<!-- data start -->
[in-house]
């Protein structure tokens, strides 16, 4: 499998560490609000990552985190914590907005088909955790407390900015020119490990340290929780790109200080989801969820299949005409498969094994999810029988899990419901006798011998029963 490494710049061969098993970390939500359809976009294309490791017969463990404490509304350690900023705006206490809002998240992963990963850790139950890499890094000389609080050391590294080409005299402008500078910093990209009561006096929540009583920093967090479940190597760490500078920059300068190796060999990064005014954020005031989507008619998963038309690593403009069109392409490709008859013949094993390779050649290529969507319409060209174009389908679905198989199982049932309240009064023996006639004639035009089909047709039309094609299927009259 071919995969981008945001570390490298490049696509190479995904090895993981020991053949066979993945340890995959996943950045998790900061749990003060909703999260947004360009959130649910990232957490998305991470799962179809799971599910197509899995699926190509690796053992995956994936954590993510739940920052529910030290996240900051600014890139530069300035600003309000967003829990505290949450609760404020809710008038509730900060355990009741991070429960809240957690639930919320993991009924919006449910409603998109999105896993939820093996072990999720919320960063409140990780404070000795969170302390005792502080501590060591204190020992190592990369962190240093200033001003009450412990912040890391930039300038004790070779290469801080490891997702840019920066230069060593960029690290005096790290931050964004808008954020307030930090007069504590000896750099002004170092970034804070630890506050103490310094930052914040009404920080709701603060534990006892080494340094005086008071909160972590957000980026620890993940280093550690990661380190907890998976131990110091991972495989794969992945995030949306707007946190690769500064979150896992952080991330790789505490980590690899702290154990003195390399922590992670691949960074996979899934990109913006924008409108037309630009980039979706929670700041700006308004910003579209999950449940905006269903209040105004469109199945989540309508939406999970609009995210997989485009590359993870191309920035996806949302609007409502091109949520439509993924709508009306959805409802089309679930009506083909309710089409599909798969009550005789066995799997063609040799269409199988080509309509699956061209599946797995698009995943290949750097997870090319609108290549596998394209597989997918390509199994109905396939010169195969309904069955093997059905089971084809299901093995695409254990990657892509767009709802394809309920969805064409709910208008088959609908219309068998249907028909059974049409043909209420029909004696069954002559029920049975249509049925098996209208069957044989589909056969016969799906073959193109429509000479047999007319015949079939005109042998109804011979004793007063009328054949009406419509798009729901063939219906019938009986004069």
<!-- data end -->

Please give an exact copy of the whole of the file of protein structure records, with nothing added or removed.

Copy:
[in-house]
């Protein structure tokens, strides 16, 4: 499998560490609000990552985190914590907005088909955790407390900015020119490990340290929780790109200080989801969820299949005409498969094994999810029988899990419901006798011998029963 490494710049061969098993970390939500359809976009294309490791017969463990404490509304350690900023705006206490809002998240992963990963850790139950890499890094000389609080050391590294080409005299402008500078910093990209009561006096929540009583920093967090479940190597760490500078920059300068190796060999990064005014954020005031989507008619998963038309690593403009069109392409490709008859013949094993390779050649290529969507319409060209174009389908679905198989199982049932309240009064023996006639004639035009089909047709039309094609299927009259 071919995969981008945001570390490298490049696509190479995904090895993981020991053949066979993945340890995959996943950045998790900061749990003060909703999260947004360009959130649910990232957490998305991470799962179809799971599910197509899995699926190509690796053992995956994936954590993510739940920052529910030290996240900051600014890139530069300035600003309000967003829990505290949450609760404020809710008038509730900060355990009741991070429960809240957690639930919320993991009924919006449910409603998109999105896993939820093996072990999720919320960063409140990780404070000795969170302390005792502080501590060591204190020992190592990369962190240093200033001003009450412990912040890391930039300038004790070779290469801080490891997702840019920066230069060593960029690290005096790290931050964004808008954020307030930090007069504590000896750099002004170092970034804070630890506050103490310094930052914040009404920080709701603060534990006892080494340094005086008071909160972590957000980026620890993940280093550690990661380190907890998976131990110091991972495989794969992945995030949306707007946190690769500064979150896992952080991330790789505490980590690899702290154990003195390399922590992670691949960074996979899934990109913006924008409108037309630009980039979706929670700041700006308004910003579209999950449940905006269903209040105004469109199945989540309508939406999970609009995210997989485009590359993870191309920035996806949302609007409502091109949520439509993924709508009306959805409802089309679930009506083909309710089409599909798969009550005789066995799997063609040799269409199988080509309509699956061209599946797995698009995943290949750097997870090319609108290549596998394209597989997918390509199994109905396939010169195969309904069955093997059905089971084809299901093995695409254990990657892509767009709802394809309920969805064409709910208008088959609908219309068998249907028909059974049409043909209420029909004696069954002559029920049975249509049925098996209208069957044989589909056969016969799906073959193109429509000479047999007319015949079939005109042998109804011979004793007063009328054949009406419509798009729901063939219906019938009986004069």